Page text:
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Historical investigation of medical treatment for adult congenital heart disease: A Canadian perspective

Jennifer L. Lapum1, Suzanne Fredericks1, Barbara Bailey2, Terrence M. Yau3,4, Jennifer Graham5, Ariane J. Marelli6,7

1 Daphne Cockwell School of Nursing, Faculty of Community Services, Ryerson University, Toronto, Ontario, Canada
2 Toronto Congenital Cardiac Centre for Adults, Peter Munk Cardiac Centre, University Health Network, University of Toronto, Toronto, Ontario, Canada
3 Division of Cardiovascular Surgery, Peter Munk Cardiac Centre, University Health Network, Toronto, Ontario, Canada
4 Division of Cardiac Surgery, University of Toronto, Toronto, Ontario, Canada
5 Canadian Congenital Heart Alliance, Toronto, Ontario, Canada
6 Faculty of Medicine, McGill University, Montreal, Quebec, Canada
7 McGill Adult Unit for Congenital Heart Disease Excellence, McGill University Health Centre, Montreal, Quebec, Canada

* Corresponding Author: Jennifer Lapum, Daphne Cockwell School of Nursing, Faculty of Community Services, Ryerson University, 350 Victoria Street, Toronto, ON M5B 2K3, Canada. Email: email

Congenital Heart Disease 2019, 14(2), 185-192. https://doi.org/10.1111/chd.12716

Abstract

Objective: The number of adults with congenital heart disease (CHD) has increased substantially because of medical advances that are extending life expectancy beyond childhood. A historical investigation is timely not only because of this significant demographic shift, but also because stakeholder engagement is increasingly important in shaping research directions. The study questions were: From the perspective of stakeholders, what is known about the medical treatment for the adult CHD cohort in Canada and how has it changed over time?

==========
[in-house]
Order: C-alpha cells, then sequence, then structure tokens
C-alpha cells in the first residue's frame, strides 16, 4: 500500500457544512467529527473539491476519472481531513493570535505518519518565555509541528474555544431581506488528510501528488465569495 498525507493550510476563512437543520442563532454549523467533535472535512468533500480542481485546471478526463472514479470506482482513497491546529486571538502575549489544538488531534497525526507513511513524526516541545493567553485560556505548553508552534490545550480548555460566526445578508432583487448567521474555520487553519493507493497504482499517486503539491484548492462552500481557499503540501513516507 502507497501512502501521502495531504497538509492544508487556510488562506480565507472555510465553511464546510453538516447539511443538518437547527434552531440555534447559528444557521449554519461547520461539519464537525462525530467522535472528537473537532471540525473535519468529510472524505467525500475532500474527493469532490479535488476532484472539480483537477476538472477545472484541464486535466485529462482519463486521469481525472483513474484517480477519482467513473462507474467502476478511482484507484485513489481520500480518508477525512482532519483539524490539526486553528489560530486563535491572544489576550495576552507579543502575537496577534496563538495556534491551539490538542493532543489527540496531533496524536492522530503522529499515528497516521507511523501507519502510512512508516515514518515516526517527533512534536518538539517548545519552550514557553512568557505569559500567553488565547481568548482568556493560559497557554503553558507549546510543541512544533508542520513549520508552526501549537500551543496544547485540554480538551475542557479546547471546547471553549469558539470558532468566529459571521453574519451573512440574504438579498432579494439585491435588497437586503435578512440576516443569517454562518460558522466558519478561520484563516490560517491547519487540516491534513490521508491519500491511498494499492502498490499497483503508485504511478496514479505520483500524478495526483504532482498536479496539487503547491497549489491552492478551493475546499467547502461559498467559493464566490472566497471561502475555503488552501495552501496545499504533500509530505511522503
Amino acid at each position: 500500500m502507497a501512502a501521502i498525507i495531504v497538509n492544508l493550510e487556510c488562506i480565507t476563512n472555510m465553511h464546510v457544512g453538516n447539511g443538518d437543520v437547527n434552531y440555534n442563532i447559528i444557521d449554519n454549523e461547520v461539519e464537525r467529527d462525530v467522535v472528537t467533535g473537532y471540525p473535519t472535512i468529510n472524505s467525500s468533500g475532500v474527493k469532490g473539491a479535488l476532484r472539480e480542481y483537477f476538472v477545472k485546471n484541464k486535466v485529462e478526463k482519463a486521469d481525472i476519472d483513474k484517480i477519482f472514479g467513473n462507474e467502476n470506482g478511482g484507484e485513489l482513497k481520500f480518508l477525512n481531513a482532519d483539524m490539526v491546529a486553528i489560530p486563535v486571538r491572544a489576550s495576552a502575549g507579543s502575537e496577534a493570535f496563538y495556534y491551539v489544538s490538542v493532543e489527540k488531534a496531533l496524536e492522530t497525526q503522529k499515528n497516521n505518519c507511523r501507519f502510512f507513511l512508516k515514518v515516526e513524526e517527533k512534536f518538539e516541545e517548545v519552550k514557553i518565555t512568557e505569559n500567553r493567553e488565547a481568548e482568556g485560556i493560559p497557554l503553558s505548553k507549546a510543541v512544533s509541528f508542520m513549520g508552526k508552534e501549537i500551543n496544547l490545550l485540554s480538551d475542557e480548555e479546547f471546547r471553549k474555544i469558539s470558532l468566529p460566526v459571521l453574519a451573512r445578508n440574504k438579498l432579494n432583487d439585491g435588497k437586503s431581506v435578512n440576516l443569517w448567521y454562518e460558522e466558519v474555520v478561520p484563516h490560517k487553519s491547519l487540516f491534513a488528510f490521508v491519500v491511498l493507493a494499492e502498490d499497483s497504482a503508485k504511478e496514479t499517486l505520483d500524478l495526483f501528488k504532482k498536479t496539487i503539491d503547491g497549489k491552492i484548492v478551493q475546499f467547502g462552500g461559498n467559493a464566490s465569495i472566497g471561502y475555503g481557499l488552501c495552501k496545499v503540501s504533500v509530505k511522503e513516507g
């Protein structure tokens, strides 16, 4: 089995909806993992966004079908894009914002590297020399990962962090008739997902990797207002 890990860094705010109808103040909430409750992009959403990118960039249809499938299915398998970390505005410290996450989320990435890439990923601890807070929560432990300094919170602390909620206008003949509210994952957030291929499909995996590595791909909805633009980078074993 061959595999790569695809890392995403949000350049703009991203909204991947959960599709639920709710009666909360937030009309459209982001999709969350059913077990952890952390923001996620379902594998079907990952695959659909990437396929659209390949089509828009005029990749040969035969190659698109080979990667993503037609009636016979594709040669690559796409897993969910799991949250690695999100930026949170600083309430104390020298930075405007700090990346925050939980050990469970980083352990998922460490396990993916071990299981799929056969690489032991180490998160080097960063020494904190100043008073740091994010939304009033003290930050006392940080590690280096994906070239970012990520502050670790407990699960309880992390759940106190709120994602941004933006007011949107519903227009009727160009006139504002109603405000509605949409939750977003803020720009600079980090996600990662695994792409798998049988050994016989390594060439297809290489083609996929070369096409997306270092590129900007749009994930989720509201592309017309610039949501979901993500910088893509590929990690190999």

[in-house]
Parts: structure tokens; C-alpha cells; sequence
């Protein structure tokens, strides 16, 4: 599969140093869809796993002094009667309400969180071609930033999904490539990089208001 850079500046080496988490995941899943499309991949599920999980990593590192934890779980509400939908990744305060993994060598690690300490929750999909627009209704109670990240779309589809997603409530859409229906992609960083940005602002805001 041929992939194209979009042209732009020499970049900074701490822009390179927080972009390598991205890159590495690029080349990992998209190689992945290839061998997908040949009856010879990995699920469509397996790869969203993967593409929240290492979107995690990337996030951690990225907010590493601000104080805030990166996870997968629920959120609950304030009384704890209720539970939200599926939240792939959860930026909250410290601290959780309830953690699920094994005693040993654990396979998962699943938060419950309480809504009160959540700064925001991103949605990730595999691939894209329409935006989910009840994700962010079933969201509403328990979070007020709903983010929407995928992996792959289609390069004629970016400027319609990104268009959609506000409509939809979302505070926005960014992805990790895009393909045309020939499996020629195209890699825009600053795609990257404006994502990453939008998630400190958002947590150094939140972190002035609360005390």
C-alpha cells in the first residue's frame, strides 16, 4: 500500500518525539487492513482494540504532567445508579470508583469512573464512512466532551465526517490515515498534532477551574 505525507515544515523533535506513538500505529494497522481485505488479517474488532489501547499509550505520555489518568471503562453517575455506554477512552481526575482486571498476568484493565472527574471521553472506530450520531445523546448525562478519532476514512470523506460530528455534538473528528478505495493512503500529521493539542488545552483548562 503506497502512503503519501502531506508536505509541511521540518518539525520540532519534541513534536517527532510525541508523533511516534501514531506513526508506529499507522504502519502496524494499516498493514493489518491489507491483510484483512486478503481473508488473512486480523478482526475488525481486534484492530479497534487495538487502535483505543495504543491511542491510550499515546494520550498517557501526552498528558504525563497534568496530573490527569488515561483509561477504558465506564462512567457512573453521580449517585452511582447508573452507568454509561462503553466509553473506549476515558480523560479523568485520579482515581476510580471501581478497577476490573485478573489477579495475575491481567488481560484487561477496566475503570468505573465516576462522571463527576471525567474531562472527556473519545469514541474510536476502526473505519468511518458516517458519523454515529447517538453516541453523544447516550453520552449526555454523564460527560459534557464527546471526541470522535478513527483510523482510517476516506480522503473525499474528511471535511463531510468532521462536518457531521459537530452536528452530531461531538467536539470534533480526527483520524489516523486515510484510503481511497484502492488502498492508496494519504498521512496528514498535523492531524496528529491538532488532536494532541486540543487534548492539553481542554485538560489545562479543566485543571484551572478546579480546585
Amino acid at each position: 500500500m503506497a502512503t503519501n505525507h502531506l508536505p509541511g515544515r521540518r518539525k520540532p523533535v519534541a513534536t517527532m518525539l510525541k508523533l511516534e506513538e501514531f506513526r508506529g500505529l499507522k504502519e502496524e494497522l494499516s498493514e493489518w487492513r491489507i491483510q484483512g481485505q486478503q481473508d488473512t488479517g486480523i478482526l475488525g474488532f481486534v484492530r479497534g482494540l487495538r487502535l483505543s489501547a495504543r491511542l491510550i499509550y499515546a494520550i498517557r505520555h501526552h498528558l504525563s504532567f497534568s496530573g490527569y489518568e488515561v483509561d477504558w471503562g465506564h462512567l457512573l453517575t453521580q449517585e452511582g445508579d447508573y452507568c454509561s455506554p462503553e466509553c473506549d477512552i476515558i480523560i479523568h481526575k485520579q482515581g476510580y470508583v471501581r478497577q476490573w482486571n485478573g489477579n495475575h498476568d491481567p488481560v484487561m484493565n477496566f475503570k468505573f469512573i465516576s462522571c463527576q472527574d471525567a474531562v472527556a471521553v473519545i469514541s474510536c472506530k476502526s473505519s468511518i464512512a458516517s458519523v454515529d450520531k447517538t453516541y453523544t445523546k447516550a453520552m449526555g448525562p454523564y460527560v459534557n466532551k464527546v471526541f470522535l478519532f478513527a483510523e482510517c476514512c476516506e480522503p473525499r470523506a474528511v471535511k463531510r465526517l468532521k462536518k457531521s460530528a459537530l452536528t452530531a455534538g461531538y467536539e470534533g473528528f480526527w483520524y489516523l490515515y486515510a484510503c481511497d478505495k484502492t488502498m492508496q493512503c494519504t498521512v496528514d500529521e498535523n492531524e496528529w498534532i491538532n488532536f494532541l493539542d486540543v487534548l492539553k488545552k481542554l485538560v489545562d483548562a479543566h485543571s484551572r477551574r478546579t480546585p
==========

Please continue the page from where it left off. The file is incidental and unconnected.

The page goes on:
Design/Methods: We harnessed the use of historical research methods and conducted interviews with 21 key informants in order to articulate a contextualized understanding of the evolution of adult CHD treatment in Canada. The informants recruited were currently or previously located in and/or involved in treatment in seven provinces and two territories across Canada including patients, families, advocates, researchers, and practitioners located in disciplines that included cardiology, cardiovascular surgery, nursing, psychology, dietetics, and kinesiology.
Results: Alongside findings that highlighted the significant demographic shift, the findings highlight key themes related to temporal shifts in treatment, emergence of organizational structures and use of evidence, comprehensive approaches to care, and future directions. A critical finding that requires immediate attention is the significantly disproportionate resources to the number of adults living with CHD, and as a result, the real risk of premature death for this population.
Conclusions: The insights provided behoove the community of stakeholders to think creatively on how to draw attention to the inadequacy of resources and the unique and diverse needs of this population.

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Cite This Article

APA Style
Lapum, J.L., Fredericks, S., Bailey, B., Yau, T.M., Graham, J. et al. (2019). Historical investigation of medical treatment for adult congenital heart disease: A canadian perspective. Congenital Heart Disease, 14(2), 185-192. https://doi.org/10.1111/chd.12716
Vancouver Style
Lapum JL, Fredericks S, Bailey B, Yau TM, Graham J, Marelli AJ. Historical investigation of medical treatment for adult congenital heart disease: A canadian perspective. Congeni Heart Dis. 2019;14(2):185-192 https://doi.org/10.1111/chd.12716
IEEE Style
J.L. Lapum, S. Fredericks, B. Bailey, T.M. Yau, J. Graham, and A.J. Marelli "Historical investigation of medical treatment for adult congenital heart disease: A Canadian perspective," Congeni. Heart Dis., vol. 14, no. 2, pp. 185-192. 2019. https://doi.org/10.1111/chd.12716



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